The Stornoway Diamond Corporation has moved yet another step closer to opening the Renard Diamond Mine, the first of its kind in Quebec.

Matt Manson, the President and CEO of Stornoway, announced on August 30 that the company had successfully completed the public hearings held by COMEX, the review committee established under the James Bay and Northern Quebec Agreement, in both Mistissini and Chibougamau.

Speaking on behalf of Stornoway, Vice-President of Public Affairs Ghislain Poirier described the hearing as an important step on the way to officially setting up shop in the Otish Mountains, north of Mistissini.

“In principle, this is the final phase of public consultations at the provincial level,” he said. “These hearings will allow COMEX to determine that the project is socially acceptable.”

Although the hearings were an important step in the overall process, Poirier was confident that Stornoway had gone above and beyond to ensure that the project would be embraced by local communities, specifically the Cree community of Mistissini.

He referred to the Mecheshoo agreement, signed in March, in which Stornoway pledged that 50% of the Renard Diamond Mine’s workforce would be made up of Crees from Mistissini.

“We worked hard,” he said. “What the Mecheshoo agreement shows, is that we are well aware of the aspirations of the community. We understand their needs and their expectations of the project.

“I’m pleased to say that we didn’t negotiate an agreement with them, but we built an agreement with them,” he said.

Poirier also explained that Stornoway is completely committed to ensuring the transparency of the Renard project, in order to demonstrate to the local Cree community that the company is mindful of their interests.

“We submitted our environmental and social study last December,” he said. “And all of this was made public, including the restoration plan. All of it is on our website. We weren’t obligated to do it, but we wanted to be transparent.”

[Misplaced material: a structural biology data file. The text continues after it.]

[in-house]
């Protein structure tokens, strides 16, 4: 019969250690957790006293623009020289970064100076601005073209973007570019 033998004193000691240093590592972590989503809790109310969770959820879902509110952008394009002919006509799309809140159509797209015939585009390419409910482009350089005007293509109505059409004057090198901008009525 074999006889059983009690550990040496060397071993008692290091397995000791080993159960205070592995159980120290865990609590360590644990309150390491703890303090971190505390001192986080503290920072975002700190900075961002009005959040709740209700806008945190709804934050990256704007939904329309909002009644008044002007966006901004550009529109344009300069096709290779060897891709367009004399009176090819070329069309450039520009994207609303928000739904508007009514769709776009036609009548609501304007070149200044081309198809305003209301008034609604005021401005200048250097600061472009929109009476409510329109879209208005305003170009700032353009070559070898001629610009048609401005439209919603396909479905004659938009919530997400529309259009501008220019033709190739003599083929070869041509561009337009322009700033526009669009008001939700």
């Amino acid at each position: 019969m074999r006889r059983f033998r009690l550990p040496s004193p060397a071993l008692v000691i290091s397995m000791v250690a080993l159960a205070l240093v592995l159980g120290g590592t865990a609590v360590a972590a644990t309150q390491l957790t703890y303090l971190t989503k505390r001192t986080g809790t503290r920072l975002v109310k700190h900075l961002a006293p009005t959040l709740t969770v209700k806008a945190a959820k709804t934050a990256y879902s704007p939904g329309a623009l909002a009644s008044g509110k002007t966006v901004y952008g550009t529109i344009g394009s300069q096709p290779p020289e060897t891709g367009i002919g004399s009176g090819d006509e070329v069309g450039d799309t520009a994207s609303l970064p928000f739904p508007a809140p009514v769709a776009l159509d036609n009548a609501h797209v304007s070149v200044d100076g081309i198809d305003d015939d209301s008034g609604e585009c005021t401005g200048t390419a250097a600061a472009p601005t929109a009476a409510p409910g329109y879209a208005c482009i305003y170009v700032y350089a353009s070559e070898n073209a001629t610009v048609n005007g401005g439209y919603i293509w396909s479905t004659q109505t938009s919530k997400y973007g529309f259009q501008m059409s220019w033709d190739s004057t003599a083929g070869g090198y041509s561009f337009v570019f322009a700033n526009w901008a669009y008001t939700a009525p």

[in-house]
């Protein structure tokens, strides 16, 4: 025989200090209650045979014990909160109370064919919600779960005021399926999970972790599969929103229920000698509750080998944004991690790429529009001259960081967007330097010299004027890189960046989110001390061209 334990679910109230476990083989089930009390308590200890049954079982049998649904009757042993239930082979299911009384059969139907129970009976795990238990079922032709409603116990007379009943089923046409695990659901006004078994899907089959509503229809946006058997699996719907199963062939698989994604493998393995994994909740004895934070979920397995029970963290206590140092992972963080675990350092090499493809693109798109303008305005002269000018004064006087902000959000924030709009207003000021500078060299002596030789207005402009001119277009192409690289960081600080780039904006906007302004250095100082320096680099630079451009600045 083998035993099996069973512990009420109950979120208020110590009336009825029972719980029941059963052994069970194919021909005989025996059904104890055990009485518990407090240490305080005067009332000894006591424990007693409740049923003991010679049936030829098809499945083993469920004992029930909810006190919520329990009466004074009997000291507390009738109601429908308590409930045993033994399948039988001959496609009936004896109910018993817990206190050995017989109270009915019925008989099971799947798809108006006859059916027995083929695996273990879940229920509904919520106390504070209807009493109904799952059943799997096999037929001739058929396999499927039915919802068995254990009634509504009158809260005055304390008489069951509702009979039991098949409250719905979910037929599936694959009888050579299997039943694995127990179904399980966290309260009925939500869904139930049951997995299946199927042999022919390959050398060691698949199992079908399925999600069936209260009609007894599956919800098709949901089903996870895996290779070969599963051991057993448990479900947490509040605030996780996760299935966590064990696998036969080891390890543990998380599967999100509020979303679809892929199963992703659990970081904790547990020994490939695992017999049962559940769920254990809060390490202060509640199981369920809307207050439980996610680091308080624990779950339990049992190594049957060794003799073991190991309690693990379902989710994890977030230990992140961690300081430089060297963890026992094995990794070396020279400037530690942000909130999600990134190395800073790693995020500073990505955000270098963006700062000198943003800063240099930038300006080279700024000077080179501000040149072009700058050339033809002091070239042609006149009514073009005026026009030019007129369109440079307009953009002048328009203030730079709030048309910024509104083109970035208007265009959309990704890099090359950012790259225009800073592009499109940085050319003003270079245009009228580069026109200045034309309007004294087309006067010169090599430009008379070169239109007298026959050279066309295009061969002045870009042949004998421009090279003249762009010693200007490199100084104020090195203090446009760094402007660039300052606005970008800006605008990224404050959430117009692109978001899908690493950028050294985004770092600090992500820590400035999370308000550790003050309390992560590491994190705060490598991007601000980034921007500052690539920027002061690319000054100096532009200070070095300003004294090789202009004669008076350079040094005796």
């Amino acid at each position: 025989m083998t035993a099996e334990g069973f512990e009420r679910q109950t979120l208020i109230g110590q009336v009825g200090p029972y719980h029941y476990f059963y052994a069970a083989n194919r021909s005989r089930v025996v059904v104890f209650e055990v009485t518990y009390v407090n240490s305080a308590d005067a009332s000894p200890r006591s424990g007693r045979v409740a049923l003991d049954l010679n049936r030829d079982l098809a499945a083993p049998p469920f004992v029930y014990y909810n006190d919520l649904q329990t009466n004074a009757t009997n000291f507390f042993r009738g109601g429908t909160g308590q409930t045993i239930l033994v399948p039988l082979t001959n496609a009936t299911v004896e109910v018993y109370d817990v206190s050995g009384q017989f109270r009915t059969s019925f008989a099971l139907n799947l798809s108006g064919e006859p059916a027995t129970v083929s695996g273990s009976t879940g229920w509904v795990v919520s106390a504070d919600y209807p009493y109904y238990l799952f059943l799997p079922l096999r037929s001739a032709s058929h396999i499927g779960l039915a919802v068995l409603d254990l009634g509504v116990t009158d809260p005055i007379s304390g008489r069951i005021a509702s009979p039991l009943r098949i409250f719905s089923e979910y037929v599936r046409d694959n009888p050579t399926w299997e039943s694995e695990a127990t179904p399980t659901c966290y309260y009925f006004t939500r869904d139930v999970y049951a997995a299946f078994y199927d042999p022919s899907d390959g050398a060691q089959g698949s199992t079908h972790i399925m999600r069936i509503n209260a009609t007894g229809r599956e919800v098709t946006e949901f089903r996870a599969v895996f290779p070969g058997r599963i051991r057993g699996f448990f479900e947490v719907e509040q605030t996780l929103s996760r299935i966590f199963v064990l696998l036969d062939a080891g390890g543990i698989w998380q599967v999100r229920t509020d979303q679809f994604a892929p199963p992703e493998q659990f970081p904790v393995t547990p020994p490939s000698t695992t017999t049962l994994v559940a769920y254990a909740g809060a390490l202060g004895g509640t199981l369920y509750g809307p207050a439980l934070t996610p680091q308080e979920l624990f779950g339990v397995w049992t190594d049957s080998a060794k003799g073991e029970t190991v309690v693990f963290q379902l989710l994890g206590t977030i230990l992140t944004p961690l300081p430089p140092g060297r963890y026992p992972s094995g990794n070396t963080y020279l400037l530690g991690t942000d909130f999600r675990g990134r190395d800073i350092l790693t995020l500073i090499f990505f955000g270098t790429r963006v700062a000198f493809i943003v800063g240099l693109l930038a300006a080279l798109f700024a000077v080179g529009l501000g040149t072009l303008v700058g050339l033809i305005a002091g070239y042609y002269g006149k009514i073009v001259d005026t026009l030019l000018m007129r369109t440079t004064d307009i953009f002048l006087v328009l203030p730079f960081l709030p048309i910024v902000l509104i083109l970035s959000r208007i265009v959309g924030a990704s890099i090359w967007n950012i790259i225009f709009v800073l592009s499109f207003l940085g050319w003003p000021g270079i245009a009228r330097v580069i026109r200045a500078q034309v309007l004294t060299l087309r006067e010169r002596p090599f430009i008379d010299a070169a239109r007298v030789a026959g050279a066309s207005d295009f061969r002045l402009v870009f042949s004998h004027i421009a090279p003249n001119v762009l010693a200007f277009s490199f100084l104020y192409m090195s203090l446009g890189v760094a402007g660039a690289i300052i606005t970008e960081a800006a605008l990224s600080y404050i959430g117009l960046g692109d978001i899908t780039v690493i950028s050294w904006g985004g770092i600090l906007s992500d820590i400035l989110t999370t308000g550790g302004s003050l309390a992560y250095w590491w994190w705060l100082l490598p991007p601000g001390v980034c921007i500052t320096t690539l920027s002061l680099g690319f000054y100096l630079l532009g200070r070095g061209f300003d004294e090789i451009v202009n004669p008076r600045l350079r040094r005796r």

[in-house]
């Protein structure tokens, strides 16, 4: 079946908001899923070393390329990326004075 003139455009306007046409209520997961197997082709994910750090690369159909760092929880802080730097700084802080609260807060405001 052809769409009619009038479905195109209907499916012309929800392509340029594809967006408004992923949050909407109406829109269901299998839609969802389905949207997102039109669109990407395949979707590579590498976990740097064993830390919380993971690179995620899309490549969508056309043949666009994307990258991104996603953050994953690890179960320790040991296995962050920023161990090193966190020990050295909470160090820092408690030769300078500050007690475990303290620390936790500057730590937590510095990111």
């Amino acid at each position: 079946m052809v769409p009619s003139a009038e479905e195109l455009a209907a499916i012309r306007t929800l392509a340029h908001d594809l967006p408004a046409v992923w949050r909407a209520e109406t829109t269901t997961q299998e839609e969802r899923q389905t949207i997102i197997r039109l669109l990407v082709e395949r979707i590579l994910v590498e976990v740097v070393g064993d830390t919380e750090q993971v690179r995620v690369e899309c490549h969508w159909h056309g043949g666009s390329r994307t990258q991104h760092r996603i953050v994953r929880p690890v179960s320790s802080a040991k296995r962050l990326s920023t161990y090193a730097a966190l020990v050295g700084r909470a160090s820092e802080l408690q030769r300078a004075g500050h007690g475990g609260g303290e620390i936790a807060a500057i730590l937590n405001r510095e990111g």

The completion of the public hearings is yet another sign that the Renard project is progressing smoothly. Poirier explained that the hearings were some of the final steps in long process.

“What we’re waiting for is the certificate of authorization, which we should get by the end of the year,” he said. “That’s really the key that will allow us to start building the mine.”

Earlier this summer, Stornoway announced that it was moving its head office from Northern B.C. to the Montreal area, demonstrating the importance of their operations in Quebec and their confidence in the Renard project.

Speaking at a press conference in June, Manson said the project will bring $800 million worth of investment and create 450 to 500 jobs. At the time, Stornoway had also pledged to try and involve members of the Cree community into the management side of the company. Vice-President Patrick Godin explained that the company plans to have specific training and promotion plans for Cree workers wanting to advance within the organization.

Aside from the value of the public hearings, Poirier also commented on the recent changes in the provincial government, and said he doesn’t foresee any major problems that this may cause.

“We are facing an administrative process, and not a political process,” he said. “The two are completely detached from one another.”

The Renard Diamond Mine is expected to have a mine-life of at least 11 years. According to Stornoway, 99% of the diamonds mined at the site are expected to be of gem quality, meaning they are suitable for jewelry. Over its lifetime, the project is expected to yield just over $4 billion worth of diamonds.